Why working 7 days per week for GPs is not feasible!

I have no doubt that the workload of family doctors has increased dramatically since the introduction of the GP Contract in 2004.

The Quality Framework and more Enhanced Services as well as the more recent Care Quality Commission inspections have meant that more and more time is spent on ‘administration’ rather than ‘face to face’ consultations.

Practices are trying all sorts of innovations to deal with patient demand.

Telephone Consultations are more and more popular as over 90% of practices offer them.

Over 40% of practices employ Nurse Practitioners who can also prescribe.

More than 80% of practices offer Extended Hours services on selected weekdays before 8.00am and after 6.30pm and also at weekends but this is not ‘extra’ time seeing patients.

The problem for general practice is recruitment as now only 10% of GPs work 5 days per week.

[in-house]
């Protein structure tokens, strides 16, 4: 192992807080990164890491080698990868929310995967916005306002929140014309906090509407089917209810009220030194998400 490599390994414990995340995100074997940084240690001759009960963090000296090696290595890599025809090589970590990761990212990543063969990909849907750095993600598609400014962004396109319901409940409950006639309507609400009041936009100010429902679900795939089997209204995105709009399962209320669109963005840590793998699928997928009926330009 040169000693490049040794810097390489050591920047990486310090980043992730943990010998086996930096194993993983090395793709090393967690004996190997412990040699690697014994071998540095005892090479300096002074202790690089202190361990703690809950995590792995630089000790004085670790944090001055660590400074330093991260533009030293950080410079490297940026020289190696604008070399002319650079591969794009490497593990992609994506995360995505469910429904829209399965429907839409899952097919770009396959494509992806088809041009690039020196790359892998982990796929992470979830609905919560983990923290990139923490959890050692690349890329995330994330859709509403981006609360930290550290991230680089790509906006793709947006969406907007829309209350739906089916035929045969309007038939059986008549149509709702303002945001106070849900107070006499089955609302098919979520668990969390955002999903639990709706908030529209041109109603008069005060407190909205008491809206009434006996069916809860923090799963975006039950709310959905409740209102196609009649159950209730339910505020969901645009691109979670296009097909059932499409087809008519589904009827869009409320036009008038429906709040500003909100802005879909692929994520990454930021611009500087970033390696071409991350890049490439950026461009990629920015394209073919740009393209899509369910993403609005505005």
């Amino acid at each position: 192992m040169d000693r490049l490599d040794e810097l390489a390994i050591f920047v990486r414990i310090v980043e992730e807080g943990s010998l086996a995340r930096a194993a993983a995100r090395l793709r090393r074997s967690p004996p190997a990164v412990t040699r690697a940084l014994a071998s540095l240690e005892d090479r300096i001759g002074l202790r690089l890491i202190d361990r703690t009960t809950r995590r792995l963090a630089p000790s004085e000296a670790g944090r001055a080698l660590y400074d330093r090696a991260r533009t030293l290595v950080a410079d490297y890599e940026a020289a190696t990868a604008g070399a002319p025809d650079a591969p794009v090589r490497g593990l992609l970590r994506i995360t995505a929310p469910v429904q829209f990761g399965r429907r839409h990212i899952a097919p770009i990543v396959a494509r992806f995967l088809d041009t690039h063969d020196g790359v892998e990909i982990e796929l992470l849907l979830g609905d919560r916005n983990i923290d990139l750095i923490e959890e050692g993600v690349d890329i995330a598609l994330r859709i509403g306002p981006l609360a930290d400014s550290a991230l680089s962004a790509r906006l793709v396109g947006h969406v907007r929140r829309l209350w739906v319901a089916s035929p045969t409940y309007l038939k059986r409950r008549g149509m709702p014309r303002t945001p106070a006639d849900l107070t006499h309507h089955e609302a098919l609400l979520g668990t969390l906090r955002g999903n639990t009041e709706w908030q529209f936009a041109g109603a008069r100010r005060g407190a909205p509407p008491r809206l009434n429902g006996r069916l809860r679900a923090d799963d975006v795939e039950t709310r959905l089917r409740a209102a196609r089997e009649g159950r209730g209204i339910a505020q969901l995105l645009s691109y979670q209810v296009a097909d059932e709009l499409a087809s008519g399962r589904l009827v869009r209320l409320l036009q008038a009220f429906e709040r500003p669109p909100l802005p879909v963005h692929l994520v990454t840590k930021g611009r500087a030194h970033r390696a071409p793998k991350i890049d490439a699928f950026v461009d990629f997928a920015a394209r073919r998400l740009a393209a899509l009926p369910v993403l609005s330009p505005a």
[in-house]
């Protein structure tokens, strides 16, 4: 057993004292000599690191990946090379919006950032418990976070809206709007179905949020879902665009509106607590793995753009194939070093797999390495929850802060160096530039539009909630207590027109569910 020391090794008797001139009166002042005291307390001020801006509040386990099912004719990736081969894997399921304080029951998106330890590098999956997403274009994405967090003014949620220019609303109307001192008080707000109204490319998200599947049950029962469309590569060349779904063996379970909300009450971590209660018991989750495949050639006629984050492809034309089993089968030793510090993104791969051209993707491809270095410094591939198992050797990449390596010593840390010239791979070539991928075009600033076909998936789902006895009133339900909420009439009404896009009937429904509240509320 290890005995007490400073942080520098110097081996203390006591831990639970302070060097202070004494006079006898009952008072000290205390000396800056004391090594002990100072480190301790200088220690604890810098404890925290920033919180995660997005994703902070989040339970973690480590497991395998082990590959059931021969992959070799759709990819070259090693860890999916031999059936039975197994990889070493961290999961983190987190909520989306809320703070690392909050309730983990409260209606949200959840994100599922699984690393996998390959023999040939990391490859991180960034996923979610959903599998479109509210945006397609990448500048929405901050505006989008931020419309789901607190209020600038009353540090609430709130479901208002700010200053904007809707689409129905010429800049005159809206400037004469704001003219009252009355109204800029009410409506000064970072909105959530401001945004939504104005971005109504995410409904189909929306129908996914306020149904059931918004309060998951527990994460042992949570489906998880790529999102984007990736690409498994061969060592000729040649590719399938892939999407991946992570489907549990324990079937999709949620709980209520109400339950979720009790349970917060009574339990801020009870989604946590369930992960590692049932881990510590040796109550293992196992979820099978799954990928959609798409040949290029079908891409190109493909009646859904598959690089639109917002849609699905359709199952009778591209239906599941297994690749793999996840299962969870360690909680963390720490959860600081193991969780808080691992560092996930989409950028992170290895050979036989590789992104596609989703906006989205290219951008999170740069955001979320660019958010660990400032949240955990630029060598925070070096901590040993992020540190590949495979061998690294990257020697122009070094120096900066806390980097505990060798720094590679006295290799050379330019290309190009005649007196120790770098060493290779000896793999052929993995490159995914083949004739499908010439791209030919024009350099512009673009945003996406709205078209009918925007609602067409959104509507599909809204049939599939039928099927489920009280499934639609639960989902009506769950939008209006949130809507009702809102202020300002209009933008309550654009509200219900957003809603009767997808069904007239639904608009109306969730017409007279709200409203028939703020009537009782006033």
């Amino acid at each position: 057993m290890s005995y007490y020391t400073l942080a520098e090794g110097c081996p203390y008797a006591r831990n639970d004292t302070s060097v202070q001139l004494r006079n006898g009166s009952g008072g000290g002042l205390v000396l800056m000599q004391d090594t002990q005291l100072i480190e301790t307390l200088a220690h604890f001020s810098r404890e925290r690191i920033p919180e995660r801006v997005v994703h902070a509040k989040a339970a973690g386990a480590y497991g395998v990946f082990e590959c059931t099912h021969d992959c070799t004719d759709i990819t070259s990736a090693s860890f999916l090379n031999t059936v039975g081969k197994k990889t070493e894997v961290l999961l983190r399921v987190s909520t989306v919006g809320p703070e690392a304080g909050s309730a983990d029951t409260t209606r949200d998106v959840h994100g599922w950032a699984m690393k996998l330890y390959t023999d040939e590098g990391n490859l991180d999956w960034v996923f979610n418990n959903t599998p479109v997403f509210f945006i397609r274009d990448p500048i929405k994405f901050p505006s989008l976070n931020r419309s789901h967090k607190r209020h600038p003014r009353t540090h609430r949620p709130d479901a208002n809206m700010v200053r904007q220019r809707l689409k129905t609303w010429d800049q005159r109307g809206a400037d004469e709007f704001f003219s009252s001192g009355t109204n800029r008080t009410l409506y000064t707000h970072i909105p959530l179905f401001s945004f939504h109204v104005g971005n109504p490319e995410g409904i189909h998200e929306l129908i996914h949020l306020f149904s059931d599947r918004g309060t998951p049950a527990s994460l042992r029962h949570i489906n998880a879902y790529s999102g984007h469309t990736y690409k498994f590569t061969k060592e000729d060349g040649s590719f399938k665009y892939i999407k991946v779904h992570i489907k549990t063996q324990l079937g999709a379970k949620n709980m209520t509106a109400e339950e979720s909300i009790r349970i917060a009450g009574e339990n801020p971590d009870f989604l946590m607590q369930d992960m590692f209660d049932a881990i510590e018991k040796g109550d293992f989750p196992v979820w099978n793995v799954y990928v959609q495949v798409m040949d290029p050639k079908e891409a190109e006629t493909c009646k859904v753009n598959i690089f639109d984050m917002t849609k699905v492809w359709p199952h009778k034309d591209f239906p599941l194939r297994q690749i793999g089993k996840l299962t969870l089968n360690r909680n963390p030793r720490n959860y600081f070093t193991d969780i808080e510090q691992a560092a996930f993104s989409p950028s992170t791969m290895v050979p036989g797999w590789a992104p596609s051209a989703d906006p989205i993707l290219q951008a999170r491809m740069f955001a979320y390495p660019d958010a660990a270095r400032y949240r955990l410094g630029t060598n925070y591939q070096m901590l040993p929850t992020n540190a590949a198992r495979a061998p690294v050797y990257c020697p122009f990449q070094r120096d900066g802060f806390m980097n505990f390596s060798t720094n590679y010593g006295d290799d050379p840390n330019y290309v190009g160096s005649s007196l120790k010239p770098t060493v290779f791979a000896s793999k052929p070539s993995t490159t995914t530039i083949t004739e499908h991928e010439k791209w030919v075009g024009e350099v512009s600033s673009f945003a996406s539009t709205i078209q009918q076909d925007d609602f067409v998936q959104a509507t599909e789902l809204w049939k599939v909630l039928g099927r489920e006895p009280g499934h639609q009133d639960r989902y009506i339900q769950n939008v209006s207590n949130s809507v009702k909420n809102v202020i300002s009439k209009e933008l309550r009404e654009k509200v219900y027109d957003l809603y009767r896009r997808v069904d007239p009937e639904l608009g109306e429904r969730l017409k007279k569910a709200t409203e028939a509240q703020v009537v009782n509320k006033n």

Around 50% work four days per week and the remainder work part time.

The change in work time commitment means that more GPs are required to fill the gaps unless the Government insist that doctors who originally contracted to work full time continue to do so.

This is not an easy problem to resolve and it is unlikely that GPs and Practices will be able to work 7 days a week unless those GPs currently working less that 4 days per week are required to work at least 4 days per week.  Since 2004 some 26% have reduced their sessional commitment.  Only 13% have increased their time commitment. Some practices have increased to 10 sessions per week because of the recruitment crisis.

These statistics have been collected in a survey carried out by gpsurgerymanager.co.uk with the help of www.practiceindex.co.uk and a FULL REPORT of the findings will be published by the end of June 2015.

Robert CampSurveybell – Site Author

 

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